Here, from BBNA.  An excerpt:

WASHINGTON, Feb. 25 — Rep. Scott Tipton, R-Colo. (3rd CD), issued the following news release:

Congressman Scott Tipton (R-CO) has reintroduced legislation in the House of Representatives to help Fort Lewis College and the State of Colorado cover tuition costs of qualifying Native American Indian students who receive federally-mandated free tuition at the college under a 1910 federal land grant. Tipton delivered the legislation today accompanied by Fort Lewis College President Dene Thomas and former United States Senator Ben Nighthorse Campbell.

The Native American Indian Education Act would require the federal government to meet treaty obligations to help cover the tuition costs for out-of-state students. Currently, the State of Colorado has been left to cover the expense, which has significantly increased in recent years and is jeopardizing the future of the important program. The University of Minnesota, Morris has a similar mandate and would benefit from this legislation.

“The State of Colorado is currently forced to carry the weight of an unfunded federal mandate, which has created uncertainty for this vital program at Fort Lewis College that satisfies our nation’s treaty obligations and ensures that many talented and bright Native American Indian students have the opportunity to get a quality education,” Tipton said. “Should the state face a budget shortfall, this program could be at risk. Our legislation seeks to address this issue by requiring the federal government to fully live up to its obligation, easing the burden on Colorado taxpayers, and providing certainty for students at Fort Lewis and other impacted institutions.”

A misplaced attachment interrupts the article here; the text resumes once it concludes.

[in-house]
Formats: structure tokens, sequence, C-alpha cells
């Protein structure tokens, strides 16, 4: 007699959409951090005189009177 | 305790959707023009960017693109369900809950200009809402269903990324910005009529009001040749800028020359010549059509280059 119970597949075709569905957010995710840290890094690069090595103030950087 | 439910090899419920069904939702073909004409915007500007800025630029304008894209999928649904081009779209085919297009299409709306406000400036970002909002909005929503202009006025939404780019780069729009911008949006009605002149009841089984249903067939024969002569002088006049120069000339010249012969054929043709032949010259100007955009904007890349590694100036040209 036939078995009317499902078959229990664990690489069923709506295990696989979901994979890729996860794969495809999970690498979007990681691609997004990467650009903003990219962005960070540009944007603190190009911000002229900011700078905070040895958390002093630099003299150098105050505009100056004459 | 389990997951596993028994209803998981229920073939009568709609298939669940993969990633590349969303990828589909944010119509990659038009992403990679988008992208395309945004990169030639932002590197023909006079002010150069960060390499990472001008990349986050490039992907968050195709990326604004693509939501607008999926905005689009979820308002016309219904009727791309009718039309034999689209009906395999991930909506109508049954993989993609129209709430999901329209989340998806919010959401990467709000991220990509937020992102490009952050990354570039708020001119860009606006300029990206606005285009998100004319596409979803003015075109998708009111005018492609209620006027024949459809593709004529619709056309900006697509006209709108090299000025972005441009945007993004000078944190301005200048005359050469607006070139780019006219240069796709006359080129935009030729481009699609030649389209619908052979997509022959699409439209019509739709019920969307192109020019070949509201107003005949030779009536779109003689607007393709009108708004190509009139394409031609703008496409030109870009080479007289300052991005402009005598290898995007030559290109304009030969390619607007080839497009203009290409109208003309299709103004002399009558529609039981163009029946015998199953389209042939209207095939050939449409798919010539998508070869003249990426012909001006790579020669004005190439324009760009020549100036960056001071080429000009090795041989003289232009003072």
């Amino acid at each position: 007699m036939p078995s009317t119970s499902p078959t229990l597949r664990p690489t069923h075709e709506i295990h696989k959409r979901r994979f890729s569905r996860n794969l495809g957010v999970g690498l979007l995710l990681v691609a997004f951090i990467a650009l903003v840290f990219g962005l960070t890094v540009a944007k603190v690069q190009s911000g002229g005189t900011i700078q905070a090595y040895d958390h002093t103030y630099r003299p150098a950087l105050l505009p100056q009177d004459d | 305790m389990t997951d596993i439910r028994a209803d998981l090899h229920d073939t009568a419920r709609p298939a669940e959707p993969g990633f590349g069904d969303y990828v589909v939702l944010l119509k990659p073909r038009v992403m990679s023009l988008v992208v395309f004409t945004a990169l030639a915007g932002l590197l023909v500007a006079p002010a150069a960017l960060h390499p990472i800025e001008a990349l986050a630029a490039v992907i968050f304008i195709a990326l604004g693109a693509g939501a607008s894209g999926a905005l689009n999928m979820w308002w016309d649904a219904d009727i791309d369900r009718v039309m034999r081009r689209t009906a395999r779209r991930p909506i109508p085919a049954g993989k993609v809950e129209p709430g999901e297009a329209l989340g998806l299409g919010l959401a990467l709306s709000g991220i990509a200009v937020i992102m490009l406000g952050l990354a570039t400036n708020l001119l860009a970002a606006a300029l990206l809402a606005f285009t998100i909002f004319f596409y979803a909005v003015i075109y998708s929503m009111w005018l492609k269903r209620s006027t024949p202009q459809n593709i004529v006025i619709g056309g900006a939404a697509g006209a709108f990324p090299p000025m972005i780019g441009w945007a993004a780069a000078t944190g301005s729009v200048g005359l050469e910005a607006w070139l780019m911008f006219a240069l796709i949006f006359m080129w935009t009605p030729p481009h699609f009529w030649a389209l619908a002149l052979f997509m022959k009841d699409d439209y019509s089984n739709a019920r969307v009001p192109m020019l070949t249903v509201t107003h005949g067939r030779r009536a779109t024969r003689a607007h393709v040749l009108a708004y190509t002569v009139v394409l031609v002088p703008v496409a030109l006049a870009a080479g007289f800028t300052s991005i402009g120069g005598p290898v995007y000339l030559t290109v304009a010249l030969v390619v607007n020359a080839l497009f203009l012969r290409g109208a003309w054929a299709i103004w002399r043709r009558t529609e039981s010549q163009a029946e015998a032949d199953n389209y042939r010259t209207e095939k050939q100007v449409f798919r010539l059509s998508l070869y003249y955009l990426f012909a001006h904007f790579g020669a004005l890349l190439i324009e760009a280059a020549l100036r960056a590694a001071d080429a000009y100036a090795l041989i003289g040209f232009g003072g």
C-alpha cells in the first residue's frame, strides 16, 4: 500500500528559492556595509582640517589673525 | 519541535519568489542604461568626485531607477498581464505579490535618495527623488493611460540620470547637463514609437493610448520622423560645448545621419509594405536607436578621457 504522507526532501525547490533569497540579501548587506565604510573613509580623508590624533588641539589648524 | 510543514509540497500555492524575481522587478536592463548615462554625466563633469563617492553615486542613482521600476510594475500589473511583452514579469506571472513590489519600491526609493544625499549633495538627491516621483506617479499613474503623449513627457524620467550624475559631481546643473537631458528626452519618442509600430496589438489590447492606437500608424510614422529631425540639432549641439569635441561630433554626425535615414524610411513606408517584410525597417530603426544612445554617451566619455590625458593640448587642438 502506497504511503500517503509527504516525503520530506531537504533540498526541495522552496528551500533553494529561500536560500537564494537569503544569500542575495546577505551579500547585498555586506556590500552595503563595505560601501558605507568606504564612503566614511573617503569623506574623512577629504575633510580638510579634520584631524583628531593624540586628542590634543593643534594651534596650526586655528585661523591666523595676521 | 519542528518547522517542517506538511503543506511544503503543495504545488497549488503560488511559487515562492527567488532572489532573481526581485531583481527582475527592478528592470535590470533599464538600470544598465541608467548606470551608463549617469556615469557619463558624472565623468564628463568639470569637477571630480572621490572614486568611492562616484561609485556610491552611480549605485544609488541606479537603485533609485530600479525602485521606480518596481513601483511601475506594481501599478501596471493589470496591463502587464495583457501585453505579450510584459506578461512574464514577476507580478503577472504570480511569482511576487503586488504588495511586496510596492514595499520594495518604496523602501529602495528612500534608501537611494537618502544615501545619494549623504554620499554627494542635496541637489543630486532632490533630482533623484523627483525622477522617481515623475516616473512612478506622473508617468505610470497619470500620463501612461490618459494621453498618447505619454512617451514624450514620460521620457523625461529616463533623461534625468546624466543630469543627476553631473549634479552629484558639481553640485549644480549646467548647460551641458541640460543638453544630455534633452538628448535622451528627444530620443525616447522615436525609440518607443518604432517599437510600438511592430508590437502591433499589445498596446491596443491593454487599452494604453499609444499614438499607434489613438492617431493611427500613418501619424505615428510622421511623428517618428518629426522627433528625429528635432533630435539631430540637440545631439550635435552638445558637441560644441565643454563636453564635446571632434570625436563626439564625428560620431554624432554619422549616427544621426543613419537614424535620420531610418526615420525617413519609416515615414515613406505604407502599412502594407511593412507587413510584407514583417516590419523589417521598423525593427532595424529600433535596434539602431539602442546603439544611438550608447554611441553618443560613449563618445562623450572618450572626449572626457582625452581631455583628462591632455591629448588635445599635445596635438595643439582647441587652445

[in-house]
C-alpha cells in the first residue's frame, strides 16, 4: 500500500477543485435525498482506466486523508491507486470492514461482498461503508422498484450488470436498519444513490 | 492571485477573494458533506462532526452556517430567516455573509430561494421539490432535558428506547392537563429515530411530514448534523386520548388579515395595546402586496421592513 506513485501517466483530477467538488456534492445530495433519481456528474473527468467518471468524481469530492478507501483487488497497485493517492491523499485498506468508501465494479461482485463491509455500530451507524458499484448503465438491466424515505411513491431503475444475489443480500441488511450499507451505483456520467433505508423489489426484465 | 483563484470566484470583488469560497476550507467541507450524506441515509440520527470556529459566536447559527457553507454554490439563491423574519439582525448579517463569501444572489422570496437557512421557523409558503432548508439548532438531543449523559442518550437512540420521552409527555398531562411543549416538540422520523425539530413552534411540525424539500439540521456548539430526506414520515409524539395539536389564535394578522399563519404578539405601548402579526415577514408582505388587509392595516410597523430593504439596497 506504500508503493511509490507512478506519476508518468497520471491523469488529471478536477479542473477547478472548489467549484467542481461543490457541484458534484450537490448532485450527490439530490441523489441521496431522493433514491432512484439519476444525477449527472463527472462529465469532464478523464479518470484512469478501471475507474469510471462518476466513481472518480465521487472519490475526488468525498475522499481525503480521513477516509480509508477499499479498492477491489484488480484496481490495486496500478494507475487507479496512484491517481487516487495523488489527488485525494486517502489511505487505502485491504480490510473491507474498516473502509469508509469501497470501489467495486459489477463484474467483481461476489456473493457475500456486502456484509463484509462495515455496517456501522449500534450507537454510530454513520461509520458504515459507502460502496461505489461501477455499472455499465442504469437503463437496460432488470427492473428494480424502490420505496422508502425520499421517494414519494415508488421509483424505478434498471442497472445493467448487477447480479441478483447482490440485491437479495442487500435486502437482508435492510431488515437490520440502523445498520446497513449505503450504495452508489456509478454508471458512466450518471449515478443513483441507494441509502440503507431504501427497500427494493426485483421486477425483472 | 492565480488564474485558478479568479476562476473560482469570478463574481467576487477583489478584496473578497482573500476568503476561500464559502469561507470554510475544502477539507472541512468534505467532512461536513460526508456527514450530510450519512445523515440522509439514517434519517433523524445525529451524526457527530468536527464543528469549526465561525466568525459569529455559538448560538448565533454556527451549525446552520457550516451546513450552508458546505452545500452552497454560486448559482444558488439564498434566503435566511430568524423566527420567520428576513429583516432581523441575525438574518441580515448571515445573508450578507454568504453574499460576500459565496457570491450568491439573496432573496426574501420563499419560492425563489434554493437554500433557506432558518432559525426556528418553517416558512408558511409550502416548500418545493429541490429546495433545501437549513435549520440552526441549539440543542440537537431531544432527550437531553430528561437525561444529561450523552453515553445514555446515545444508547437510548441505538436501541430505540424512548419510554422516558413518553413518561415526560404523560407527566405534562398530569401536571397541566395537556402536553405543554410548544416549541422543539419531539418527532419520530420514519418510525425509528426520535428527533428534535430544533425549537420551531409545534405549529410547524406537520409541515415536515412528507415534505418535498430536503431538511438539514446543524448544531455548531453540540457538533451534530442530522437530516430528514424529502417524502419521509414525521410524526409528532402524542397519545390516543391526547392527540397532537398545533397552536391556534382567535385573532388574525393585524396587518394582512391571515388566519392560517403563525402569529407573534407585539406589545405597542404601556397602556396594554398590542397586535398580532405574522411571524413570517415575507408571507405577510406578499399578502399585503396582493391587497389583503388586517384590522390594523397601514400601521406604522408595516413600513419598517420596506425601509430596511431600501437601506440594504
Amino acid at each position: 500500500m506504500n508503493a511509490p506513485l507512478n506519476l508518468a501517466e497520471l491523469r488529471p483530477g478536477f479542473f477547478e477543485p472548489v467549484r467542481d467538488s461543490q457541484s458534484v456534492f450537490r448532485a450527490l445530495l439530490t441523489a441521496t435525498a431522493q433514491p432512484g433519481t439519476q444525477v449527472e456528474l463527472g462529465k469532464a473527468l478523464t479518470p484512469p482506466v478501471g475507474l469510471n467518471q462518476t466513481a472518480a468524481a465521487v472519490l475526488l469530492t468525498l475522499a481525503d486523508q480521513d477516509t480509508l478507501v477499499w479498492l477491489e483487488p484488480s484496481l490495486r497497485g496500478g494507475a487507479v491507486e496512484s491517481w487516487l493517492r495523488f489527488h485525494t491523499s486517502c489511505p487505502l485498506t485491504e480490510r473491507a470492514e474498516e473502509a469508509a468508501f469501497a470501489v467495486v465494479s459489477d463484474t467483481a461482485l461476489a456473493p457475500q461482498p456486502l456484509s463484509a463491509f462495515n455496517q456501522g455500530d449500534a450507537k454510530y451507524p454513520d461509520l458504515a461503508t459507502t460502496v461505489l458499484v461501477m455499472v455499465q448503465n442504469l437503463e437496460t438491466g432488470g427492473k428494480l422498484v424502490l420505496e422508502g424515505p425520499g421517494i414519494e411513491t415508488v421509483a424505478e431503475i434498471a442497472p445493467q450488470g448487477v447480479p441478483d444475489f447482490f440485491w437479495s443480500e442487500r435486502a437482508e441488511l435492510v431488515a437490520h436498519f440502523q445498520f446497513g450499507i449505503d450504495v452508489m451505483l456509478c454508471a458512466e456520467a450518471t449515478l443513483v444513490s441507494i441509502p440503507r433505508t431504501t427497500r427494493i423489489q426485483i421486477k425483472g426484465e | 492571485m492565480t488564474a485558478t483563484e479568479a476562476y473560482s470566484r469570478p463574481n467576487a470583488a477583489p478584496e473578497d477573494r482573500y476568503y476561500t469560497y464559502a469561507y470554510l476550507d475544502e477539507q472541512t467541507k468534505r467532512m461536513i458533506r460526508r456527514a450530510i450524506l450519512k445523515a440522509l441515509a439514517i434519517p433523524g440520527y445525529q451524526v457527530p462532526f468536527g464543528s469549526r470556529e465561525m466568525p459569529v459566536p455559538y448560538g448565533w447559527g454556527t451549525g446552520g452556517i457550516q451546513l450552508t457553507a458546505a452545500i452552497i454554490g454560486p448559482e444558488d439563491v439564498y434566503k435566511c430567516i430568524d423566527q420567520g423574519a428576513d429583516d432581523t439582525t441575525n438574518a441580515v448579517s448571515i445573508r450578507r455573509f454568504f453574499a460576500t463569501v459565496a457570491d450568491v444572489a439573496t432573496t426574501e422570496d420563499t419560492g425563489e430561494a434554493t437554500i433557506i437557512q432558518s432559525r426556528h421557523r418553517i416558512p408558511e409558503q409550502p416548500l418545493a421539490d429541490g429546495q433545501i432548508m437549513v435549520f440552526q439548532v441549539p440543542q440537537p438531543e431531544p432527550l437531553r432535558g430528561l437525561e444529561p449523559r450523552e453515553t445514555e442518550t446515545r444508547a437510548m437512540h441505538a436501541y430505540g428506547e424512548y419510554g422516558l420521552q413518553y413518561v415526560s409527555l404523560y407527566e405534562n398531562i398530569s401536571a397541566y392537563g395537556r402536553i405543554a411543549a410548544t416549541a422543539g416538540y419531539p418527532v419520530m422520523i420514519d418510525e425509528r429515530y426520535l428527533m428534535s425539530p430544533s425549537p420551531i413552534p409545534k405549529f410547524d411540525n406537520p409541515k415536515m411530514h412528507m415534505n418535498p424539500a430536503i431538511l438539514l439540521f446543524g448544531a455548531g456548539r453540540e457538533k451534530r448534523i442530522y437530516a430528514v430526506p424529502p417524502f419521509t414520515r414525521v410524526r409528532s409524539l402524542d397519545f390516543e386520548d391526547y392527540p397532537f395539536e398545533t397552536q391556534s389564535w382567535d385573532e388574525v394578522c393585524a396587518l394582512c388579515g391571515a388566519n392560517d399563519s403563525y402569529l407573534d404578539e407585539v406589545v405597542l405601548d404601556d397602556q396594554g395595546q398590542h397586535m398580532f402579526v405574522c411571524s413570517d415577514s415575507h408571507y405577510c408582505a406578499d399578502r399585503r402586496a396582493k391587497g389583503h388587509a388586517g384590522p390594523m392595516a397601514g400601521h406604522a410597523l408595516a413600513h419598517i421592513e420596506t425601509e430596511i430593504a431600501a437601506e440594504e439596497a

The bill, H.R. 1089 – To help fulfill the Federal mandate to provide higher education opportunities for Native Americans, can be seen here when it is posted.

Utah Indian Education Bill HB-0033, titled American Indian Alaska Native Education, passed both the Utah House and Senate and is ready for the Governor’s signature.  We posted previously about HB-0033 here.  The version of the bill as passed can be seen here.

Highlighted Provisions:

This bill:

  • enacts a chapter providing for an American Indian-Alaskan Native Education State Plan, including:
    • defining terms;
    • providing the position of American Indian-Alaskan Native Public Education Liaison;
    • requiring reporting to the Native American Legislative Liaison Committee;
    • creating the American Indian-Alaskan Native Education Commission;
    • establishing the duties of the commission; and
    • providing for the adoption of a state plan to address the educational achievement gap of the state’s American Indian-Alaskan Native students; and
  •   makes technical and conforming amendments.

From KSL.com here.  An excerpt:

FORT DUCHESNE, Uintah County — Shandon Sorensen had never even tried the shot in practice.

“I look at the clock and I see four seconds left,” Sorensen said Wednesday. “I just threw it up and I hoped it went in.”

The shot from two steps inside the halfcourt line dropped in, sending Sorensen and his Uintah River High School basketball team to the semifinals of the Utah School Sports Association playoffs with a 65-62 win over DaVinci Academy.

The Uintah River Warriors — playing with only six players — would finish the tournament with an undefeated record, beating Wasatch Academy 74-57 on Saturday to win their school’s first state championship in any sport.

. . . .

Sorensen also stressed mental toughness with his team, and the ability to overcome obstacles that seem insurmountable. He said he knows life for some of the 60 kids who attend Uintah River High is pretty tough. The Ute Indian reservation seems to have more than its share of poverty, crime and addiction, which can make failure seem inevitable.

“That’s already one strike against you,” Sorensen said. “So let’s get out there and prove that that’s not the case. Let’s go out there and prove that you are able to be successful.”